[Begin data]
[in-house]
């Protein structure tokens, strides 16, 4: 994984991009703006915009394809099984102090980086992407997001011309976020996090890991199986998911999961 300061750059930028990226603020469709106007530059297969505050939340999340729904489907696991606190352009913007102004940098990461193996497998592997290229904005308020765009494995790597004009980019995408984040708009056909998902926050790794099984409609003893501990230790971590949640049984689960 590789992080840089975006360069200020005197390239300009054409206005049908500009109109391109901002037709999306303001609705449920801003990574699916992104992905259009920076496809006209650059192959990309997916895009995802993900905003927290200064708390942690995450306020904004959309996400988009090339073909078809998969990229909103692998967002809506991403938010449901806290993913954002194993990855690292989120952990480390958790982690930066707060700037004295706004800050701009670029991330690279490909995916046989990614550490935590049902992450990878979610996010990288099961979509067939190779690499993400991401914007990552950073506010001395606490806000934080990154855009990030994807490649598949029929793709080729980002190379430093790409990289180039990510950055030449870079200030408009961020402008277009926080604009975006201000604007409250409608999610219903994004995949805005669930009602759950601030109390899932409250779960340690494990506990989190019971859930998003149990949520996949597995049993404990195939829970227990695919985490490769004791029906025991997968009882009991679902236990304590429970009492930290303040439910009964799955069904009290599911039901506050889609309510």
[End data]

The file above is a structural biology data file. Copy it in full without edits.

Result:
[in-house]
């Protein structure tokens, strides 16, 4: 994984991009703006915009394809099984102090980086992407997001011309976020996090890991199986998911999961 300061750059930028990226603020469709106007530059297969505050939340999340729904489907696991606190352009913007102004940098990461193996497998592997290229904005308020765009494995790597004009980019995408984040708009056909998902926050790794099984409609003893501990230790971590949640049984689960 590789992080840089975006360069200020005197390239300009054409206005049908500009109109391109901002037709999306303001609705449920801003990574699916992104992905259009920076496809006209650059192959990309997916895009995802993900905003927290200064708390942690995450306020904004959309996400988009090339073909078809998969990229909103692998967002809506991403938010449901806290993913954002194993990855690292989120952990480390958790982690930066707060700037004295706004800050701009670029991330690279490909995916046989990614550490935590049902992450990878979610996010990288099961979509067939190779690499993400991401914007990552950073506010001395606490806000934080990154855009990030994807490649598949029929793709080729980002190379430093790409990289180039990510950055030449870079200030408009961020402008277009926080604009975006201000604007409250409608999610219903994004995949805005669930009602759950601030109390899932409250779960340690494990506990989190019971859930998003149990949520996949597995049993404990195939829970227990695919985490490769004791029906025991997968009882009991679902236990304590429970009492930290303040439910009964799955069904009290599911039901506050889609309510």